Why so expensive? Several factors are at play. The cost of auto body work has risen nearly 40% more than prices overall since 2005. Repairs on newer cars are more complex and costly. People are driving more miles as unemployment rates are down. Medical costs continue to rise. While weather is variable, data shows there are rising claims in regions with more severe weather conditions. And finally—and what many consider to be a top danger on the road—the rise in distracted driving accidents, especially with cell phones, adds to the number of accidents and their seriousness.
Member Benefits recommends a minimum of $250,000/$500,000 (per person limit/per accident limit) for bodily injury and $100,000 for property damage. However, the costs you may owe in an at-fault accident can far exceed these limits.
If someone falls down the stairs in your home and is injured, you could be sued for damages. Personal liability coverage is part of your home or renters insurance policy. It can include coverage for medical bills, pain and suffering, lost wages, legal fees, and even death benefits if a guest has a fatal accident on your property. It also provides coverage for accidental damage you may cause on someone else’s property.
If you have a pool or backyard trampoline, you could be at risk. Even if someone comes over and uses them without your knowledge, you may be liable for any potential injury they may suffer—and your home insurance may not cover it.
Keep in mind that your home or renters policy will only pay up to the policy limit, so if you are found responsible for paying any negotiated or court determined damages, that amount could easily exceed your policy limits—putting your future earnings at risk. In recent court cases, certain plaintiffs have been awarded damages of several million dollars.
Get proper protection
Because typical auto and home policies can still leave you financially vulnerable, we recommend you also have personal liability insurance (umbrella insurance) for additional protection.
Umbrella insurance provides you with significant additional coverage at a very low cost. It can also provide protection for certain acts not covered by your home policy, such as false arrest or imprisonment, libel or slander, defamation of character, invasion of privacy, or wrongful eviction.
No one expects to be responsible for catastrophic loss, but it does happen. And the risks are very real, even if you carry the highest liability limits on your auto and home insurance.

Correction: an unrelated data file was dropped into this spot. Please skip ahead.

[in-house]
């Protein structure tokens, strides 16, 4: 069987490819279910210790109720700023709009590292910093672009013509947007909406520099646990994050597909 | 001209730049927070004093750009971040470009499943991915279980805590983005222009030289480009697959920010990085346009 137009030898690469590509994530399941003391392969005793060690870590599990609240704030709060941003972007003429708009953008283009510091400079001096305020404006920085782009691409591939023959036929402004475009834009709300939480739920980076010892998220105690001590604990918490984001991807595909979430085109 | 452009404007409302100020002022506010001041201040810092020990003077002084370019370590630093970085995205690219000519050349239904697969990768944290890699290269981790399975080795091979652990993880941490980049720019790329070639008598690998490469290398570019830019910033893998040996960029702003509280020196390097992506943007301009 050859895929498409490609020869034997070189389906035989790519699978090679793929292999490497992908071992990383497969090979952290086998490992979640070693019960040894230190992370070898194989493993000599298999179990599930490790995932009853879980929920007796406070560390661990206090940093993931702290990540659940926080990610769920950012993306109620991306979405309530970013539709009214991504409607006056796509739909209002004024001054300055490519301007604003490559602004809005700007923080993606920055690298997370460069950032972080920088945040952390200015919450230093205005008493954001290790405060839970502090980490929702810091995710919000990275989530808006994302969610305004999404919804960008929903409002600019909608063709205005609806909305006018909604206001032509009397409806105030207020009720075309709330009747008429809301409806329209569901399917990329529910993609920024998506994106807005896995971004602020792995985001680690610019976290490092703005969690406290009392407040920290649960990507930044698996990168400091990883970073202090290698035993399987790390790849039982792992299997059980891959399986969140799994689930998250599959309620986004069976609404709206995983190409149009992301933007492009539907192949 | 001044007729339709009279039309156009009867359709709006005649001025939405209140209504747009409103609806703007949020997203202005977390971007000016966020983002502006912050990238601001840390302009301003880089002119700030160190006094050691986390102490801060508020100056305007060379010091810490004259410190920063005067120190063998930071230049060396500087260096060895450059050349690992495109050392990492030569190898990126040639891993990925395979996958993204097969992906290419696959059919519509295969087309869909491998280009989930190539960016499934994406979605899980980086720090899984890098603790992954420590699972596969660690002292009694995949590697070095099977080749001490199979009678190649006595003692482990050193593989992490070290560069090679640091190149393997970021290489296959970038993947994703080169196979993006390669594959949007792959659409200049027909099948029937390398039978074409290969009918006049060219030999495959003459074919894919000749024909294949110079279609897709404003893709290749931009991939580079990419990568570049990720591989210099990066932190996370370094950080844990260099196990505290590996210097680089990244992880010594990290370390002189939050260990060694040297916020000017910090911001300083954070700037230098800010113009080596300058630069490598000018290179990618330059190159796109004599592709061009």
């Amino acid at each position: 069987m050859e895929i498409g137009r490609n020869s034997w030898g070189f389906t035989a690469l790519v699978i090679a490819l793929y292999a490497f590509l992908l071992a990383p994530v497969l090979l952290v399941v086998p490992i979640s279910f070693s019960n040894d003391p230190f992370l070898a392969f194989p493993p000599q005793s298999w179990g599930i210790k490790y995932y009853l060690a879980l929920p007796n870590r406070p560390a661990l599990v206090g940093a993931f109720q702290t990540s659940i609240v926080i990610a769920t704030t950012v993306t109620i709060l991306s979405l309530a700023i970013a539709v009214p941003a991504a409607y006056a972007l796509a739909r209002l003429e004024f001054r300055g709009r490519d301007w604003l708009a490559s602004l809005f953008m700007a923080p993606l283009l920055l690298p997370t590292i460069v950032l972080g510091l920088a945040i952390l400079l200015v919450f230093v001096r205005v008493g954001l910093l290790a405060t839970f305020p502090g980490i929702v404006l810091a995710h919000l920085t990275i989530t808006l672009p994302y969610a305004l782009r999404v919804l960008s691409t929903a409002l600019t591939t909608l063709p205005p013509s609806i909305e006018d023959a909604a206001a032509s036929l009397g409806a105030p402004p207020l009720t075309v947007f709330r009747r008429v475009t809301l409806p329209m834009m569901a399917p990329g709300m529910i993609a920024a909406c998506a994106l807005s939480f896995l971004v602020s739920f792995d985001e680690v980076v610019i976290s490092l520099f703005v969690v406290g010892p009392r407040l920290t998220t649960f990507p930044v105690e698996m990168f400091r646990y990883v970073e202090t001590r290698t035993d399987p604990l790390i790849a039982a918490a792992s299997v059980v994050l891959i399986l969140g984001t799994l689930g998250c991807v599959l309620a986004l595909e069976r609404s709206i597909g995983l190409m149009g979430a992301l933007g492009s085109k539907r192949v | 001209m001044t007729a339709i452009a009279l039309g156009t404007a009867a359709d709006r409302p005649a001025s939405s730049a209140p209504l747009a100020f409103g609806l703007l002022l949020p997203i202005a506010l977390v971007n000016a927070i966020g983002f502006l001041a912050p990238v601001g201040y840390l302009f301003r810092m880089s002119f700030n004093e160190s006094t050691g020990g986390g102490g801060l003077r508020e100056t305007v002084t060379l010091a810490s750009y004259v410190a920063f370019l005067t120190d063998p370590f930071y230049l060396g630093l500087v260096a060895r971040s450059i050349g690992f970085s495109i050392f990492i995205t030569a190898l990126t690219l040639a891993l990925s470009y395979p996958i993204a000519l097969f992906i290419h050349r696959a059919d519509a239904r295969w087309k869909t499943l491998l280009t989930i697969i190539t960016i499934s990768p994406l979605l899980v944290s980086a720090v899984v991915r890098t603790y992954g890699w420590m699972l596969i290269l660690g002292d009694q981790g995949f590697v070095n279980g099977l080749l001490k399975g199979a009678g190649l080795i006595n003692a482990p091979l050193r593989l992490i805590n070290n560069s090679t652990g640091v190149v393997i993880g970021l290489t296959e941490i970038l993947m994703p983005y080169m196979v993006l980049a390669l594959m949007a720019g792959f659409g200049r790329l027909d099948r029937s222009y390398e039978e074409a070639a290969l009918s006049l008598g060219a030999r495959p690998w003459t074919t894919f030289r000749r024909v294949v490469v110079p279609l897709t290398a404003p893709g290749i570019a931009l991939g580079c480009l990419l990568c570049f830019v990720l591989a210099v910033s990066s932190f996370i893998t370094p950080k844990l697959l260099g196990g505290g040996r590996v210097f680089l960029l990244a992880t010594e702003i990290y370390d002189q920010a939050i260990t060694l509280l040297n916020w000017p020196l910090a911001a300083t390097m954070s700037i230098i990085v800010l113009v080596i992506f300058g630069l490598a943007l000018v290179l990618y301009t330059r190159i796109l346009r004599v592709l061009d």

Protect yourself. Contact us to review your current insurance and answer your questions about umbrella insurance by calling 1-800-279-4030. Or sign up for a personal consultation at weabenefits.com/consults.
Clearing up claims confusion
We offer some clarity on the most common questions we receive—and where our coverage differs from other companies. Some of the answers may surprise you!
My car is a total loss. But I’ll get a brand new car, right?
The amount of coverage for your automobile is based on depreciation of the vehicle. So for example, if your 2005 Ford Escape is involved in a total loss accident, you will receive a settlement based on the value of a 2005 Ford Escape, not a brand new Ford Escape.
However, if you’re with Member Benefits and have a total loss of a new vehicle that is less than 180 days (6 months) old, are the original owner, and carry both collision and comprehensive coverages, we will pay the original purchase price of the vehicle.
Secondly, unless related to safety, auto parts are depreciable items. So, if your 2010 Honda Accord (or any car older than three model years) needs a bumper replaced due to an accident, insurance companies will typically pay for an aftermarket or reconditioned bumper, not a brand new one.
My friend borrowed my car and got in an at-fault accident. Why did my rates go up?
When you loan your car, you loan your insurance—so your rates could go up if someone has an accident with your car.
However, if you have been insured with Member Benefits five or more years with no accidents or tickets in the household, we will waive the accident surcharge even if someone borrowed your car with your permission.
I have Emergency Road Service, why can’t you help me?
Member Benefits’ Emergency Road Service is a reimbursement program, not an on-call program. While our program costs less, members are required to make their own towing arrangements.
If you become stranded on the road and have Emergency Road Service (towing and labor reimbursement coverage) on your Member Benefits auto policy, contact any local towing company and we will reimburse you for the cost up to the limit of your policy. The costs of parts or materials such as gas or tires are not included in the coverage.
I slid during a storm and hit a tree. Why is that my fault?
The difference between an at-fault and not-at-fault accident isn’t always clear cut. Sometimes even when a certain type of accident is considered not-at-fault, a surcharge may still apply. Contact us when you have questions about these situations. We’re happy to talk with you and give you answers.
Here are some examples of situations considered at-fault and not-at-fault.
- Rear-ending another driver even if the other driver stopped abruptly or for no apparent reason.
- Backing into a family member’s vehicle or backing into your own garage door.
- Hitting any object in the road, like a dead deer or construction barrel.
- Weather related accidents with no other vehicles involved. (The weather isn’t considered to be at-fault because the driver could have reduced risk by slowing down or not driving at all in bad weather conditions.)
- Opening a car door and hitting another vehicle.
- Slipping on the road and hitting the curb or a pothole.